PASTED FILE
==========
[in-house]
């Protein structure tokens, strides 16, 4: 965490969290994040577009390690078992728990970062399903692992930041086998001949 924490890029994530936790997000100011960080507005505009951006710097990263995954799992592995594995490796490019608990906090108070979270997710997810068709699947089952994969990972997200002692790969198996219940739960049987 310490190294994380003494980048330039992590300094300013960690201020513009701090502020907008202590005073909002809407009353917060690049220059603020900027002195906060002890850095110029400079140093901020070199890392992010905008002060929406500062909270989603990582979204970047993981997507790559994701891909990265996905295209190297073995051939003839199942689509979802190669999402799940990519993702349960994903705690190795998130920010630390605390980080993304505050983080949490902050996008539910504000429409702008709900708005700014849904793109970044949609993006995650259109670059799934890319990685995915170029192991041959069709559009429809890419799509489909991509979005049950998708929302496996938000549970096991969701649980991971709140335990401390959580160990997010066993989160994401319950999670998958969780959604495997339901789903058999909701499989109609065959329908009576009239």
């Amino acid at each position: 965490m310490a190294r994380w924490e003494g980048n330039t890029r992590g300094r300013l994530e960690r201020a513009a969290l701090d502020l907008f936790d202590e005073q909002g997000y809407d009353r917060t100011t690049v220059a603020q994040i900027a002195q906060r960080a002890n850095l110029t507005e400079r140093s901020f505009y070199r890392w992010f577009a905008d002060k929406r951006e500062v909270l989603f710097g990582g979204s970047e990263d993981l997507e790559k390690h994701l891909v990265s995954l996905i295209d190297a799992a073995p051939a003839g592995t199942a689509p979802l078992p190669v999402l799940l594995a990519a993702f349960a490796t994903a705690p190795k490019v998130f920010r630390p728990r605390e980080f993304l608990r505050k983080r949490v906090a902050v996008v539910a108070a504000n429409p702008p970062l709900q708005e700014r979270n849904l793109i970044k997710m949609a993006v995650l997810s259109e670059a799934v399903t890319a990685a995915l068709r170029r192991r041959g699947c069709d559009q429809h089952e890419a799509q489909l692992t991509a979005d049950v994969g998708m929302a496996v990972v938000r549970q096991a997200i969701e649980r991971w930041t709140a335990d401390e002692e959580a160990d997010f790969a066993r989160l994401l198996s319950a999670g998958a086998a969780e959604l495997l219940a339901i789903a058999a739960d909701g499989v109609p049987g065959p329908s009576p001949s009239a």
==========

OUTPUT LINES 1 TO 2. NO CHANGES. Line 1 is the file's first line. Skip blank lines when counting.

[in-house]
């Protein structure tokens, strides 16, 4: 965490969290994040577009390690078992728990970062399903692992930041086998001949 924490890029994530936790997000100011960080507005505009951006710097990263995954799992592995594995490796490019608990906090108070979270997710997810068709699947089952994969990972997200002692790969198996219940739960049987 310490190294994380003494980048330039992590300094300013960690201020513009701090502020907008202590005073909002809407009353917060690049220059603020900027002195906060002890850095110029400079140093901020070199890392992010905008002060929406500062909270989603990582979204970047993981997507790559994701891909990265996905295209190297073995051939003839199942689509979802190669999402799940990519993702349960994903705690190795998130920010630390605390980080993304505050983080949490902050996008539910504000429409702008709900708005700014849904793109970044949609993006995650259109670059799934890319990685995915170029192991041959069709559009429809890419799509489909991509979005049950998708929302496996938000549970096991969701649980991971709140335990401390959580160990997010066993989160994401319950999670998958969780959604495997339901789903058999909701499989109609065959329908009576009239």